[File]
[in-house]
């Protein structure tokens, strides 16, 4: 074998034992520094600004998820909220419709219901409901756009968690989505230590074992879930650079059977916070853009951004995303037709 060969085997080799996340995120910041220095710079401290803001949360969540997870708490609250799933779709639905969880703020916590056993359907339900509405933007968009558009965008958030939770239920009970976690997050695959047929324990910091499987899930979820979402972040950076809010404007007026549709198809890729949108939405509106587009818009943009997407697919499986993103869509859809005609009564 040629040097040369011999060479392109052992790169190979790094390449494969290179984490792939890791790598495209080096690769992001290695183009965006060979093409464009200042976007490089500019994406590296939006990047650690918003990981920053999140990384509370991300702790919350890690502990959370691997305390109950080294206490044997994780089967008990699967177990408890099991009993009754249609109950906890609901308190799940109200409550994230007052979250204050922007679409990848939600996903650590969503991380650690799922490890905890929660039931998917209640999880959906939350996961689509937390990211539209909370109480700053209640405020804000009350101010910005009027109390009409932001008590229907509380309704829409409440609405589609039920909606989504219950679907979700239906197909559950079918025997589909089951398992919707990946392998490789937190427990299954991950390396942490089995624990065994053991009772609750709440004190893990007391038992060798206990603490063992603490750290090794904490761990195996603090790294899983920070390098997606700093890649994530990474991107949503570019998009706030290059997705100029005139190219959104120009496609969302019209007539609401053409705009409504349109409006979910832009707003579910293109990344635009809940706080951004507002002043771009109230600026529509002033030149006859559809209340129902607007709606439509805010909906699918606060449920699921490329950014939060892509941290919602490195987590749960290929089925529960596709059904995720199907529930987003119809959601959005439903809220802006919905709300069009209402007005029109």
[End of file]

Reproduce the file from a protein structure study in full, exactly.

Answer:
[in-house]
């Protein structure tokens, strides 16, 4: 074998034992520094600004998820909220419709219901409901756009968690989505230590074992879930650079059977916070853009951004995303037709 060969085997080799996340995120910041220095710079401290803001949360969540997870708490609250799933779709639905969880703020916590056993359907339900509405933007968009558009965008958030939770239920009970976690997050695959047929324990910091499987899930979820979402972040950076809010404007007026549709198809890729949108939405509106587009818009943009997407697919499986993103869509859809005609009564 040629040097040369011999060479392109052992790169190979790094390449494969290179984490792939890791790598495209080096690769992001290695183009965006060979093409464009200042976007490089500019994406590296939006990047650690918003990981920053999140990384509370991300702790919350890690502990959370691997305390109950080294206490044997994780089967008990699967177990408890099991009993009754249609109950906890609901308190799940109200409550994230007052979250204050922007679409990848939600996903650590969503991380650690799922490890905890929660039931998917209640999880959906939350996961689509937390990211539209909370109480700053209640405020804000009350101010910005009027109390009409932001008590229907509380309704829409409440609405589609039920909606989504219950679907979700239906197909559950079918025997589909089951398992919707990946392998490789937190427990299954991950390396942490089995624990065994053991009772609750709440004190893990007391038992060798206990603490063992603490750290090794904490761990195996603090790294899983920070390098997606700093890649994530990474991107949503570019998009706030290059997705100029005139190219959104120009496609969302019209007539609401053409705009409504349109409006979910832009707003579910293109990344635009809940706080951004507002002043771009109230600026529509002033030149006859559809209340129902607007709606439509805010909906699918606060449920699921490329950014939060892509941290919602490195987590749960290929089925529960596709059904995720199907529930987003119809959601959005439903809220802006919905709300069009209402007005029109």